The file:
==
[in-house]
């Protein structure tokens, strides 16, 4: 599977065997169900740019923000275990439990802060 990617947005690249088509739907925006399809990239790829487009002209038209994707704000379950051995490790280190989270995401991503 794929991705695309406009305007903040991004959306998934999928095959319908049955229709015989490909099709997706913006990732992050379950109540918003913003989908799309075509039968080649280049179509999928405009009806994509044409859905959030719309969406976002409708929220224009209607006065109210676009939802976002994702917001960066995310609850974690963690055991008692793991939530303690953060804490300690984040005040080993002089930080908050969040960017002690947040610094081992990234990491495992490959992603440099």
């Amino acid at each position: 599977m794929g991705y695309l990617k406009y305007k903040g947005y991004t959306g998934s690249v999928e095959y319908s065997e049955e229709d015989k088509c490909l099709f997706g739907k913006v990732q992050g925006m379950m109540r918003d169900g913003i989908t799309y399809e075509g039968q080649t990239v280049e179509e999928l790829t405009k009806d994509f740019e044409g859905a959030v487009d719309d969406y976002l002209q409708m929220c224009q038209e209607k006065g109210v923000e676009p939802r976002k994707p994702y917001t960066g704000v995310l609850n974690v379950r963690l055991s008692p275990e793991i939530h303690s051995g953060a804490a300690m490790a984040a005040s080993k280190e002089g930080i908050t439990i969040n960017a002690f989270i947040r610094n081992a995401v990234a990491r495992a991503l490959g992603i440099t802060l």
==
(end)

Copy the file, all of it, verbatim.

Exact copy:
[in-house]
């Protein structure tokens, strides 16, 4: 599977065997169900740019923000275990439990802060 990617947005690249088509739907925006399809990239790829487009002209038209994707704000379950051995490790280190989270995401991503 794929991705695309406009305007903040991004959306998934999928095959319908049955229709015989490909099709997706913006990732992050379950109540918003913003989908799309075509039968080649280049179509999928405009009806994509044409859905959030719309969406976002409708929220224009209607006065109210676009939802976002994702917001960066995310609850974690963690055991008692793991939530303690953060804490300690984040005040080993002089930080908050969040960017002690947040610094081992990234990491495992490959992603440099």
């Amino acid at each position: 599977m794929g991705y695309l990617k406009y305007k903040g947005y991004t959306g998934s690249v999928e095959y319908s065997e049955e229709d015989k088509c490909l099709f997706g739907k913006v990732q992050g925006m379950m109540r918003d169900g913003i989908t799309y399809e075509g039968q080649t990239v280049e179509e999928l790829t405009k009806d994509f740019e044409g859905a959030v487009d719309d969406y976002l002209q409708m929220c224009q038209e209607k006065g109210v923000e676009p939802r976002k994707p994702y917001t960066g704000v995310l609850n974690v379950r963690l055991s008692p275990e793991i939530h303690s051995g953060a804490a300690m490790a984040a005040s080993k280190e002089g930080i908050t439990i969040n960017a002690f989270i947040r610094n081992a995401v990234a990491r495992a991503l490959g992603i440099t802060l």